In the top half of this image there are no features which fix the line of the tramroad and the mineral railway. The routes are traced from the mapping onto the satellite image using overlay software. From here North the lines drawn must be seen as careful estimates!

The tramroad alignment to the North of Spout Lane (or the footpath it is in the 21st century. [My photograph, 9th August 2022]
It is difficult to provide a meaningful line on this picture which shows that the old tramroad alignment and the public footpath of the 21st century drift gradually further apart as they head for the horizon. The satellite image above shows this most effectively. [My photograph, 9th August 2022]

We pick up the tramroad route further North in the next extract from the 1881/82 OS map

The mauve-dashed line on this next extract from the 6″ OS map of 1881/82 is the line we are currently following the combined red and mauve route is one we have already followed. The green line shows the approximate route of a tramroad not included on Savage & Smith’s drawing. [1: p164] but which appears on the British History Online plans of Dawley in the 1840s [9] earlier in this article. [2]
The same area as on the map extract directly above. The locations marked ‘A’, ‘B’ and ‘C’ are the same geographical location.
Looking back along the line of the old tramroad at point ‘A’ above [Google Streetview, June 2022]
Looking forward along the line of the old tramroad at point ‘A’ above [Google Streetview, June 2022]
Looking back along the line of the old tramroad across the modern roundabout towards point ‘A’ above [Google Streetview, June 2022]
Looking from the roundabout towards point ‘B’. In the trees the ground rises significantly to meet an open area of grass which surrounds Telford Land Registry. [Google Streetview]

The remainder of this old tramroad route crosses the grounds of Telford’s Land Registry and then runs underneath the West side of Telford Bridge retail park. This first extract from the satellite images shows its approximate route across the grounds of the Land Registry. The buildings of the Registry are on the bottom-left of the image, its carpark are also on the left side of this image.

Looking Southwest across the access road to the Land Registry. The red line continues to show the North-South alignment of the old tramroad which crossed the line of the modern road approximately at the pedestrian crossing. {Google Streetview, June 2022]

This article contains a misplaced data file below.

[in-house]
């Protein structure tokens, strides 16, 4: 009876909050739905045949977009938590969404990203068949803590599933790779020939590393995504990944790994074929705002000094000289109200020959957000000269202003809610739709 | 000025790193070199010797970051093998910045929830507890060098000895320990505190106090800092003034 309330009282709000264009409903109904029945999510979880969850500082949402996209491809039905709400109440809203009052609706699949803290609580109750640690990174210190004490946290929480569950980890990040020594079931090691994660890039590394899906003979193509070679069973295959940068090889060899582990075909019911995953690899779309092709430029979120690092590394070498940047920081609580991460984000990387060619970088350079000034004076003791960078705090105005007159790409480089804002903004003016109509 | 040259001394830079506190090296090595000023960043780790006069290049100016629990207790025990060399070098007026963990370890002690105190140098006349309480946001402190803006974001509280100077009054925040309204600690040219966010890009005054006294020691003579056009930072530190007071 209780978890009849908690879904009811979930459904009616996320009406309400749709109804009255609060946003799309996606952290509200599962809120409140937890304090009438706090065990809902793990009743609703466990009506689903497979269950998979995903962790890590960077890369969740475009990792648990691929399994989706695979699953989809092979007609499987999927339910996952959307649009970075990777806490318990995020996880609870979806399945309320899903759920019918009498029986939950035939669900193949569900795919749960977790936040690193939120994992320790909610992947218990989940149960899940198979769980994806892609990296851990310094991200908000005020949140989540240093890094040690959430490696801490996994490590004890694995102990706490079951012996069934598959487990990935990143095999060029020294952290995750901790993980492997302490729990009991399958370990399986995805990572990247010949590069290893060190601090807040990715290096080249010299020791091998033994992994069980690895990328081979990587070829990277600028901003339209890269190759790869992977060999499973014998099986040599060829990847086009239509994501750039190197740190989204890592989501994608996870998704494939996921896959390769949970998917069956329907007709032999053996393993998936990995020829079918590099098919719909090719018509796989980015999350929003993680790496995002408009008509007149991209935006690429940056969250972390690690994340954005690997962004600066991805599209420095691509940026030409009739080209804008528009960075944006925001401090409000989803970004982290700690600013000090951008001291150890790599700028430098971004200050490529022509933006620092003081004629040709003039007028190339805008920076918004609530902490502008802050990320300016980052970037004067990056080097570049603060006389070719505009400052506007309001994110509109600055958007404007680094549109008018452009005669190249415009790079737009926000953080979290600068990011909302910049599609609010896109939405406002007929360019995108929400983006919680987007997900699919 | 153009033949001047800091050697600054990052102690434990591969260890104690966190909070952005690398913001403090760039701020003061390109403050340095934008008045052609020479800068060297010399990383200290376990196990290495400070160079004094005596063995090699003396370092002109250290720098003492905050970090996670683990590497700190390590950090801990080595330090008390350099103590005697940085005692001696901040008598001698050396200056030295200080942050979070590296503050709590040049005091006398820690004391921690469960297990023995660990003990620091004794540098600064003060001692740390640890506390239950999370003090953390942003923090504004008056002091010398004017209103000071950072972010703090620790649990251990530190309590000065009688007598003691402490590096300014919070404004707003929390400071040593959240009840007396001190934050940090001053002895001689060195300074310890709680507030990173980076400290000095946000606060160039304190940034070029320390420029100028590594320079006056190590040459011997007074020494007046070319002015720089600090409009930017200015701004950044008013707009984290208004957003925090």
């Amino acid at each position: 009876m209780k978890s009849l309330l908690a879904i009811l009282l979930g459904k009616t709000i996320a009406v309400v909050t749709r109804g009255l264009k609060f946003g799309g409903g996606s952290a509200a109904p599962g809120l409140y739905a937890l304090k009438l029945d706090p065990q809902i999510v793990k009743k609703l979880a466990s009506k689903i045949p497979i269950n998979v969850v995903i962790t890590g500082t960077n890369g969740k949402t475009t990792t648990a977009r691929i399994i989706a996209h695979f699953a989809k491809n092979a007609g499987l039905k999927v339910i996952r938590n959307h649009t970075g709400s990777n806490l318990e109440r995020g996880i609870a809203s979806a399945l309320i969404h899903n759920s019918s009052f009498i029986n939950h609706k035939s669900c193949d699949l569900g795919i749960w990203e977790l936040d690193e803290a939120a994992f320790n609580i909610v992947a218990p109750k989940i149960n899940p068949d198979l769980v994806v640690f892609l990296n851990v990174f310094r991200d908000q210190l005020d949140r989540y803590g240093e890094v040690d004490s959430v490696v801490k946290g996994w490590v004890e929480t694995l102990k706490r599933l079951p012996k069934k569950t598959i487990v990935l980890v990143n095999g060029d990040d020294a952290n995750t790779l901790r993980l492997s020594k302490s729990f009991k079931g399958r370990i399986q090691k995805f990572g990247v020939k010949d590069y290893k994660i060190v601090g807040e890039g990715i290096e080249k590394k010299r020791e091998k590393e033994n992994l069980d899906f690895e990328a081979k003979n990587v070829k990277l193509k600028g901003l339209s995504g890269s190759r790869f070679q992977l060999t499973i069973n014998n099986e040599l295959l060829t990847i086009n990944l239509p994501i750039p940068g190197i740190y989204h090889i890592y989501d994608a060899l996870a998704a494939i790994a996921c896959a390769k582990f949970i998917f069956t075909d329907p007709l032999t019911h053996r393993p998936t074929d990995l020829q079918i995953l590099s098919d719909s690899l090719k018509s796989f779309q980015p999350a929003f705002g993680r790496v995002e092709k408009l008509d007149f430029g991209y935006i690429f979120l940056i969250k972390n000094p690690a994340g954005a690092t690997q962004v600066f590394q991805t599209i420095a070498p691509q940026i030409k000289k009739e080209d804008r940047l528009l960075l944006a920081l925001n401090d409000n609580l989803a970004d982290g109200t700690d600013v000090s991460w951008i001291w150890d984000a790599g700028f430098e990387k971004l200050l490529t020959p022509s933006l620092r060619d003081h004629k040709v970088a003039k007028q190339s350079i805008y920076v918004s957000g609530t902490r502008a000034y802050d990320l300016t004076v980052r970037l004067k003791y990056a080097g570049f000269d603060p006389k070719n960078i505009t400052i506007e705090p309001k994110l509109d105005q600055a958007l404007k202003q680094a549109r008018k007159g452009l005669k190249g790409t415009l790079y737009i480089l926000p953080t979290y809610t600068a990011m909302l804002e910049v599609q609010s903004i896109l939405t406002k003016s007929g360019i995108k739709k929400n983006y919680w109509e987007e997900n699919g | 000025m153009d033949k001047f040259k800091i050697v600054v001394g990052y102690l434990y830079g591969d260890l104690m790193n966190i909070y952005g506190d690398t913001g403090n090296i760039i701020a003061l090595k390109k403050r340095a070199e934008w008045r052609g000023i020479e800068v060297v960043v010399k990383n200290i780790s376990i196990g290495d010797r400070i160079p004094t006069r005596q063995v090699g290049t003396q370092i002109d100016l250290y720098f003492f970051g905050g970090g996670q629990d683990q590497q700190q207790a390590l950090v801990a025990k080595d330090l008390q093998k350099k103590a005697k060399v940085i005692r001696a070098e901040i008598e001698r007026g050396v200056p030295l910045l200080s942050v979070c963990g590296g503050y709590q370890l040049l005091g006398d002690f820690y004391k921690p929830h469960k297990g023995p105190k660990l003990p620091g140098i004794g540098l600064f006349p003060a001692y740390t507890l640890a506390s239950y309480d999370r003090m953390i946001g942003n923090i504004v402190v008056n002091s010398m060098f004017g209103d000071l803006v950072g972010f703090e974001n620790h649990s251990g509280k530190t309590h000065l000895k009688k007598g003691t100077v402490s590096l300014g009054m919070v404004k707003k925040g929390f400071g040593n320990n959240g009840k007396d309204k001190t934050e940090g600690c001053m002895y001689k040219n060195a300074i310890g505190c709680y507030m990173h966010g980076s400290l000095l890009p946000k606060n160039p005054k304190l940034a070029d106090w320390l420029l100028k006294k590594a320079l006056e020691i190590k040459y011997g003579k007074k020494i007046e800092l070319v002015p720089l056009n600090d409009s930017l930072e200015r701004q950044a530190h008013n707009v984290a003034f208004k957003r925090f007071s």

The line of the tramroad dissappears into the retail park and under Argos and Hobbycraft! [Google Streetview, June 2022]
Looking West-Northwest along the face of buildings in Telford Bridge retail park. The alignment of the old tramroad runs from the face of Hobbycraft, close to its shared wall with Argos and runs through the brick wall of Poundstretcher/Pet Hut close to its shared wall with Oakfurniture. [Google Streetview, June 2022]
The redline again shows the old tramroad’s approximate geographical position at the roundabout at the junction of Collier’s Way and Caledonian Way. Off to the left of this image it joined the route of the tramroad that we looked at first in this article. [Google Streetview, June 2022]

In my next post I plan to look at what is discernable of the historic tramroads along the line of and in the vicinity of the later Coalport (LNWR) and Stirchley (GWR) branches

References

  1. R.F. Savage & L.D.W. Smith; The Waggon-ways and Plateways of East Shropshire; Birmingham School of Architecture, 1965. Original document is held by the Archive Office of the Ironbridge Gorge Museum Trust.
  2. https://maps.nls.uk/view/101594470, accessed on 28th June 2022.
  3. https://maps.nls.uk/geo/explore/#zoom=16&lat=52.67010&lon=-2.46164&layers=6&b=1, accessed on 28th July 2022.
  4. http://www.dawleyheritage.co.uk/timeline/64/st-leonard-s-church-malinslee-built#:~:text=Leonard’s%20Church%20Malinslee%20built,the%20Manor%20of%20Malins%20Lee., accessed on 28th July 2022.
  5. https://maps.nls.uk/geo/explore/#zoom=17&lat=52.67492&lon=-2.46130&layers=6&b=1, accessed on 28th July 2022.
  6. https://maps.nls.uk/geo/explore/#zoom=17&lat=52.67821&lon=-2.45835&layers=6&b=1, accessed on 29th July 2022.
  7. https://maps.nls.uk/geo/explore/#zoom=17&lat=52.68131&lon=-2.45385&layers=6&b=1, accessed on 30th July 2022.
  8. http://www.dawleyheritage.co.uk/timeline/62/old-park-ironworks-2nd-biggest-producer-of-iron-in-britain, accessed on 30th July 2022.
  9. https://www.british-history.ac.uk/vch/salop/vol11/pp107-111, accessed on 30th July 2022.
  10. https://cinderloo.com/2021/01/31/account-of-the-riots-and-routes-taken-by-the-marchers-on-1st-and-2nd-february-1821-taken-from-the-contemporary-newspaper-accounts-of-cinderloo, accessed on 30th July 2022.
  11. https://archiveshub.jisc.ac.uk/search/archives/0d54e8ed-1fe5-3d1e-85fb-7a61bf1efb7e, accessed on 30th July 2022.
  12. https://www.shropshirecmc.org.uk/below/2016_3w.pdf, accessed on 30th July 2022.
  13. https://www.shropshirecmc.org.uk/below/2016_4w.pdf, accessed on 30th July 2022.
  14. https://maps.nls.uk/geo/explore/#zoom=17&lat=52.68313&lon=-2.44970&layers=6&b=1, accessed on 4th August 2022.
  15. https://maps.nls.uk/geo/explore/#zoom=15&lat=52.66539&lon=-2.45022&layers=6&b=1, accessed on 3rd August 2022.
  16. https://maps.nls.uk/geo/explore/#zoom=16&lat=52.66954&lon=-2.46082&layers=6&b=1, accessed on 5th August 2022.
  17. http://www.dawleyheritage.co.uk/maps/364/map-of-dawlwy-pits-and-colleries, accessed on 8th August 2022.
  18. https://www.library.manchester.ac.uk/rylands/special-collections/exploring/a-to-z/detail/?keyword=Botfield+Papers, accessed on 8th August 2022.
  19. https://www.mindat.org/loc-382801.html, accessed on 8th August 2022.
  20. https://www.mindat.org/loc-383040.html, accessed on 8th August 2022.
  21. https://www.mindat.org/loc-381639.html, accessed on 8th August 2022.